The safety checks have been implemented in 5.14.2, any subvolumes previously received (with a valid received_uuid) and read-write status may exist and could still lead to problems with send/receive. You can use btrfs subvolume show to identify them. Flipping the flags to read-only and back to read-write will reset the received_uuid manually. There may exist a convenience tool in the future.
There are no restrictions for subvolume creation, so it’s up to the user how to organize them, whether to have a flat layout (all subvolumes are direct descendants of the toplevel one), or nested.
What should be mentioned early is that a snapshotting is not recursive, so a subvolume or a snapshot is effectively a barrier and no files in the nested appear in the snapshot. Instead there’s a stub subvolume (also sometimes empty subvolume with the same name as original subvolume, with inode number 2). This can be used intentionally but could be confusing in case of nested layouts.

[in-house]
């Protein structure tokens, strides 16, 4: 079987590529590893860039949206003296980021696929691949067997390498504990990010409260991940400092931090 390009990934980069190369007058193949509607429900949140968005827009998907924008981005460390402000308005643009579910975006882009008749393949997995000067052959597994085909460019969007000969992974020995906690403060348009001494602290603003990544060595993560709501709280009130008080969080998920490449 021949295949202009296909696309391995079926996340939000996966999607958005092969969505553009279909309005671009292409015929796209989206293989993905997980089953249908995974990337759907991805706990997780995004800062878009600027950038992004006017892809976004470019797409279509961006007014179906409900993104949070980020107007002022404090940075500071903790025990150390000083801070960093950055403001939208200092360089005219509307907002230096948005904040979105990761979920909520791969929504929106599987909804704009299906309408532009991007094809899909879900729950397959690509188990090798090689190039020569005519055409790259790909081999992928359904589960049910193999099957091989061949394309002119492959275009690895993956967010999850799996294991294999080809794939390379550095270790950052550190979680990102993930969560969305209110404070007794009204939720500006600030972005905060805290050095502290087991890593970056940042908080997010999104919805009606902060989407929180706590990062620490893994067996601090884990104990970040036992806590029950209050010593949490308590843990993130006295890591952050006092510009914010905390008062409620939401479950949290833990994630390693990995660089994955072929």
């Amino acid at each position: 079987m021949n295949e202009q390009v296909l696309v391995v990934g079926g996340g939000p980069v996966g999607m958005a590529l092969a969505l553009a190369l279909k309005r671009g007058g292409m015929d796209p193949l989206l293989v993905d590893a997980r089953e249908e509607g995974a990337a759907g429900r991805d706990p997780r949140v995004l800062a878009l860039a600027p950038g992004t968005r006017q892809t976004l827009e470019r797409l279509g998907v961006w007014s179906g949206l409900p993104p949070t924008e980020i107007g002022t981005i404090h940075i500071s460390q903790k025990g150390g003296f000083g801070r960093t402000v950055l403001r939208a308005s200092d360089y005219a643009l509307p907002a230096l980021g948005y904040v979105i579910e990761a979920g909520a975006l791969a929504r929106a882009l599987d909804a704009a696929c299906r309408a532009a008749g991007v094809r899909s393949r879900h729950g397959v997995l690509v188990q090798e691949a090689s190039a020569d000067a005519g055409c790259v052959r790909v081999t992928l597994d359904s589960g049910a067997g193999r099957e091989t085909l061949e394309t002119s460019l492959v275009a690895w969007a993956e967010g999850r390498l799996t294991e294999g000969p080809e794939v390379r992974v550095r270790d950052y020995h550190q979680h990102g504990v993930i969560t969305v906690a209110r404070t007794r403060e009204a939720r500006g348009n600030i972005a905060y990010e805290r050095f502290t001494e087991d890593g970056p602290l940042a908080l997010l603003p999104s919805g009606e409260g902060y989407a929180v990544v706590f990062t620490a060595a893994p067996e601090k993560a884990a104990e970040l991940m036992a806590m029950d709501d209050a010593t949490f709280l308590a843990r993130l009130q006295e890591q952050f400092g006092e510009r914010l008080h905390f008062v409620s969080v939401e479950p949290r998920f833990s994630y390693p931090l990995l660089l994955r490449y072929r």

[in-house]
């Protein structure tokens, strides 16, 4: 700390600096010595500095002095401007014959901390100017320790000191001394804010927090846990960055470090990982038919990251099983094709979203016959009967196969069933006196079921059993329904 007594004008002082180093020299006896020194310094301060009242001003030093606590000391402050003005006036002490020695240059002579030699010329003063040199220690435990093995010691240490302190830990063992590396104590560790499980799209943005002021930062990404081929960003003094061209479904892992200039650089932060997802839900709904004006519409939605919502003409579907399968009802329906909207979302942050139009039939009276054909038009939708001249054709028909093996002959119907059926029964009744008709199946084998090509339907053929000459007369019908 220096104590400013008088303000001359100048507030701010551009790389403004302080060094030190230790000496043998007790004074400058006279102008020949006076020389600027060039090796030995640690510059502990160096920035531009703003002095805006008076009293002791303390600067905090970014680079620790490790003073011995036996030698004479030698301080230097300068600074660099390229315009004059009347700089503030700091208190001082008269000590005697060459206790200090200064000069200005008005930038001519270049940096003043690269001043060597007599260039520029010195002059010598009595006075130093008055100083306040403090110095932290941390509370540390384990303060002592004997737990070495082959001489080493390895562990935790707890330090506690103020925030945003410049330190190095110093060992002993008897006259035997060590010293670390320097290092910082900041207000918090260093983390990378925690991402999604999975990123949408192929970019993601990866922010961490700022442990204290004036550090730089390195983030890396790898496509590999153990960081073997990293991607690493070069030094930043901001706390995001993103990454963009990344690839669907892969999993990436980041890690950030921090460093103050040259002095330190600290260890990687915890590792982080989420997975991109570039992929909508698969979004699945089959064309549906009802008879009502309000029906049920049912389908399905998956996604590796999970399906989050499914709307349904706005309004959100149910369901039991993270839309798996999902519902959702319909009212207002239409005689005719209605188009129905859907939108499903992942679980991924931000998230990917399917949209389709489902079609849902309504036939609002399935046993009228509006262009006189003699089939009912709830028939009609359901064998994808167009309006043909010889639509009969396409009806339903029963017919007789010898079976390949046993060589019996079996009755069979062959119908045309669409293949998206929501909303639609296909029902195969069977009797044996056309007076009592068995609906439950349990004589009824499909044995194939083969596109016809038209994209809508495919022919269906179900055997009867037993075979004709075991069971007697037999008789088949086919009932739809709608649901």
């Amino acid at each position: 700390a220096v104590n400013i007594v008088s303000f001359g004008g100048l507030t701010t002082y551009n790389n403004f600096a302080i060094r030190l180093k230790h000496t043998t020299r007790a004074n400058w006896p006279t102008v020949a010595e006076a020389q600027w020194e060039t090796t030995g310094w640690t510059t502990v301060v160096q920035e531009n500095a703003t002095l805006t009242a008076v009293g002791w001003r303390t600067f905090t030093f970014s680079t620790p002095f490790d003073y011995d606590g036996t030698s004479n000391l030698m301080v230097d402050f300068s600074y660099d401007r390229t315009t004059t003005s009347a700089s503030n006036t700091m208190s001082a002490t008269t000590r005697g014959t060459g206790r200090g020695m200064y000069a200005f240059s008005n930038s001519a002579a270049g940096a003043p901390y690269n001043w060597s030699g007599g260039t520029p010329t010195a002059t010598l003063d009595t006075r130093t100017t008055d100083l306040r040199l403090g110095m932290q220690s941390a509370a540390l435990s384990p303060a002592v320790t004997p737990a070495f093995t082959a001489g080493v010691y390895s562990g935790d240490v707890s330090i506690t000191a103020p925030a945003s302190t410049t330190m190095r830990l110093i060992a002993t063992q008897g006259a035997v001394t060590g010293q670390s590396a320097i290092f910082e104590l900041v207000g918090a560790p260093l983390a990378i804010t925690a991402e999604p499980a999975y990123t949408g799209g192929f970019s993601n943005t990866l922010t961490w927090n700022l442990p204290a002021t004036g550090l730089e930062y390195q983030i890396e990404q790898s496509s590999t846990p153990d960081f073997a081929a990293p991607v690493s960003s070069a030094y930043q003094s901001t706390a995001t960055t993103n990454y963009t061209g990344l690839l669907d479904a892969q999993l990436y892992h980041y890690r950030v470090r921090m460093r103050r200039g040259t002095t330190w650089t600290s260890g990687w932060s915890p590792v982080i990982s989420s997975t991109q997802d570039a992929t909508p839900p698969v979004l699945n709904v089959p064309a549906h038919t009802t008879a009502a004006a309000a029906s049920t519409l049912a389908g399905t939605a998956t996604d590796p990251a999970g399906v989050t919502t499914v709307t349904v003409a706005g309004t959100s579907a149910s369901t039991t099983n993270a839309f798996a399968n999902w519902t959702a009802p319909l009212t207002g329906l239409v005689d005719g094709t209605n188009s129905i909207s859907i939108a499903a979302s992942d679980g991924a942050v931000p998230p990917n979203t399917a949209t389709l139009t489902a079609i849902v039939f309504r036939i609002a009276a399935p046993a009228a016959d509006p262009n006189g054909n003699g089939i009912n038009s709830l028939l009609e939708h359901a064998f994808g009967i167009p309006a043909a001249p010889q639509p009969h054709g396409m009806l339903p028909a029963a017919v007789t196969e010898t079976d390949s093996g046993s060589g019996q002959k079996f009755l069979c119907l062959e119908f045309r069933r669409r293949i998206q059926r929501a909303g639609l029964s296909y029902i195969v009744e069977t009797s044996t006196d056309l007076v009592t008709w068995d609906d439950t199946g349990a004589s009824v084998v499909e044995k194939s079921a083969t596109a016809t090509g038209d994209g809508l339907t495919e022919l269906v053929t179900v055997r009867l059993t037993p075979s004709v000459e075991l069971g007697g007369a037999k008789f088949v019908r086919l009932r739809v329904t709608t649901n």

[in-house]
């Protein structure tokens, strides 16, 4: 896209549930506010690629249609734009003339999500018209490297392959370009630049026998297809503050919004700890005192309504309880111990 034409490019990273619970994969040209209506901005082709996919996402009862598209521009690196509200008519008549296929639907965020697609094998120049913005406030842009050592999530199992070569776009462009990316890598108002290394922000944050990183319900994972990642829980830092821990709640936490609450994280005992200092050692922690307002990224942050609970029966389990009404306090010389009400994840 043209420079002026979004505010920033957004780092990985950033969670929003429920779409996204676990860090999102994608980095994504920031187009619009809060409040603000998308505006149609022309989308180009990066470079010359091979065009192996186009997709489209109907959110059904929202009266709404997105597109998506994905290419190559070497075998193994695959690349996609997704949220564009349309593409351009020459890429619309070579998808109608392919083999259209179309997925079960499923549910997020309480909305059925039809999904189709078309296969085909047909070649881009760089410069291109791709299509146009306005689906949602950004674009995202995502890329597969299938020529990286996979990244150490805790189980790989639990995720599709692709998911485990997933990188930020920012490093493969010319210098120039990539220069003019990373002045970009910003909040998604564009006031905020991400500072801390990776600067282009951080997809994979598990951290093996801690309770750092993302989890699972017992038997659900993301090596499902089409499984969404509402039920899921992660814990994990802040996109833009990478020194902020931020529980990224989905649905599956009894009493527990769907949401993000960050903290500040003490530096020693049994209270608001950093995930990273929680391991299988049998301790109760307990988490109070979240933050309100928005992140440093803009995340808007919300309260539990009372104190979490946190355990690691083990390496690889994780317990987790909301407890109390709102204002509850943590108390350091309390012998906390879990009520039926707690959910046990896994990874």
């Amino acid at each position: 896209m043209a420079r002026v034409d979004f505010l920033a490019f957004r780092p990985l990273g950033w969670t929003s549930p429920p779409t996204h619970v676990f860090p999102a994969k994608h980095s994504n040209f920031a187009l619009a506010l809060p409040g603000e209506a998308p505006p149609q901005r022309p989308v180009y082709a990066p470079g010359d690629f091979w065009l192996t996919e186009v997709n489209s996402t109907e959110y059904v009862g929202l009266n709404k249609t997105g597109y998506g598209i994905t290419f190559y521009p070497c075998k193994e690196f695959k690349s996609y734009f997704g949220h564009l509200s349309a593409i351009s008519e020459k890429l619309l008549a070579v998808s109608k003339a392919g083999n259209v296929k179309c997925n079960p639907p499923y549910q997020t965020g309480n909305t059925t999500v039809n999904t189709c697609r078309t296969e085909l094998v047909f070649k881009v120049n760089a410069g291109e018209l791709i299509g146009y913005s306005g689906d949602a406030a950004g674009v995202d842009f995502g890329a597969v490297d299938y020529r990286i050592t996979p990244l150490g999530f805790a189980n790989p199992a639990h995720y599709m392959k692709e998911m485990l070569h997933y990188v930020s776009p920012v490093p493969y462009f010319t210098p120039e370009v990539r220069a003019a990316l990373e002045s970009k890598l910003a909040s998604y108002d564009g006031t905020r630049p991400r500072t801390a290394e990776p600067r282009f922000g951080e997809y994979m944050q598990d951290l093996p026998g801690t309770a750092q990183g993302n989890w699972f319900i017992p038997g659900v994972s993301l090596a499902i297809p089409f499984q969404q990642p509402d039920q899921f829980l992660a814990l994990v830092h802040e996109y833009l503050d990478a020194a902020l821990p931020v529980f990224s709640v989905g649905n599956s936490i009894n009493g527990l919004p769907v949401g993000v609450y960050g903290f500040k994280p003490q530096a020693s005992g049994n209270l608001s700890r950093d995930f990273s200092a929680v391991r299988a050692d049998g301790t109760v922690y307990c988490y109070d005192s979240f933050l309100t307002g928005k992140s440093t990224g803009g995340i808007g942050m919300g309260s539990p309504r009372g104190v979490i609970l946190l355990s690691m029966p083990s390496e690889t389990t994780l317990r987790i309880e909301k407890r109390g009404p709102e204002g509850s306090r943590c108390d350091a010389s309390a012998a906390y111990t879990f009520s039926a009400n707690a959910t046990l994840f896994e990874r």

Case study: system root layouts
There are two ways how the system root directory and subvolume layout could be organized. The interesting usecase for root is to allow rollbacks to previous version, as one atomic step. If the entire filesystem hierarchy starting in “/” is in one subvolume, taking snapshot will encompass all files. This is easy for the snapshotting part but has undesirable consequences for rollback. For example, log files would get rolled back too, or any data that are stored on the root filesystem but are not meant to be rolled back either (database files, VM images, …).
Here we could utilize the snapshotting barrier mentioned above, each directory
that stores data to be preserved accross rollbacks is it’s own subvolume. This
could be eg.
/var. Further more-fine grained partitioning could be done, eg.
adding separate subvolumes for